In the social emotional realm, children learn how to communicate and advocate for themselves, and they discover ways to mediate conflict and be in dialogue with peers. During recess, they figure out ways to resolve conflicts and disagreements with their peers. In 4th grade, students take a class in leadership where they practice skills in collaboration and teamwork.

During their middle school years, students engage in what may be called “structured freedom.” They now have multiple core teachers as well as electives in different classrooms, and they make their way around the main campus without an escort. They choose their own research topics as seen in the recent Speak Up: Speak Out competition, they can opt to take another leadership class, and they participate in service learning projects. They have some choice during morning care and lunch whether to play, hang out with friends, or just quietly read. The increase in agency reflects their maturation while the imposed structure acknowledges that they are still in middle school and have to learn how to navigate freedom.

As can be expected, they will make mistakes along the way, and this is ok. The middle school years constitute an opportune time for them to learn from their errors; although the emotions may be high, the stakes, in fact, are low. As parents, it may be difficult to watch them make bad choices, but it’s imperative that we allow them to stumble and learn how to bounce back. This is an ideal time for them to become resilient so they are prepared for the next step in their educational journey.

In high school, adolescents grow into their independent selves. They have plenty of opportunities to demonstrate leadership in clubs, student organizations, and service activities. Over the past few years, Keystone has created partnerships with both nonprofit and for profit organizations that provide internship possibilities for students. Whether students are working at arts organizations, architecture firms, or companies like HEB, they come to comprehend workplace skills and what it takes to succeed in the world beyond high school.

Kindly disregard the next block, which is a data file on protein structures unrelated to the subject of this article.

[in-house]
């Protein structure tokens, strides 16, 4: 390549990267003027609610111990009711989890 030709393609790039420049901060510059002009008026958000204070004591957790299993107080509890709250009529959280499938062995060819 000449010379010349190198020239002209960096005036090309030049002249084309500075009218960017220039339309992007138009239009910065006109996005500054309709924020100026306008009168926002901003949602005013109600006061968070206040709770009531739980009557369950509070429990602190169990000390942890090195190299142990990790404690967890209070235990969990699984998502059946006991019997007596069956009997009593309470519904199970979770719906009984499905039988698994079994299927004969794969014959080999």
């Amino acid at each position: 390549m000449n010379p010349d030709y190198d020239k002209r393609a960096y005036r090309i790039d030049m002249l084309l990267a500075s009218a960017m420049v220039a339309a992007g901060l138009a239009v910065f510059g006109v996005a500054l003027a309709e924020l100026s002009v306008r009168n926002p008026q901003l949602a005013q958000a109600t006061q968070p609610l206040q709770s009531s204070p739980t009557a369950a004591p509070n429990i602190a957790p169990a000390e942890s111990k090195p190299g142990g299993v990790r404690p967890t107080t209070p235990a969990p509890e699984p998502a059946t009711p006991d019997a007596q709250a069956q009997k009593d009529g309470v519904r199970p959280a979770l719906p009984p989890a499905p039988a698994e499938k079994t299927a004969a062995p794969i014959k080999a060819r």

During their time in Upper School, students learn how to advocate for themselves, whether it’s meeting with a teacher or the administration. As a head of school for many years, I have always appreciated when students take a school’s core values or pillars to heart and speak to the administration if they believe a policy or practice violates those principles.

Ultimately, students’ ability to articulate for themselves comes in the college application process when they have to express why a certain school should accept them. Here, they must explain who they are as a person and what are the things for which they stand. Nobody can speak for them and they must address their strengths and abilities. At this point, while they may not be self-sufficient, they are more independent in their thinking than they have ever been before.

As parents and educators, we welcome and support students as they become more self-reliant. We watch with pride as children and teens form their own opinions and argue eloquently for the things in which they believe. Nevertheless, there’s some wistfulness as we realize that they’re moving beyond us and the cute child who once needed us has morphed into the adolescent who can’t wait to leave home. I recall my father once telling me “We brought you up to be independent but we never thought you would really go and do it!”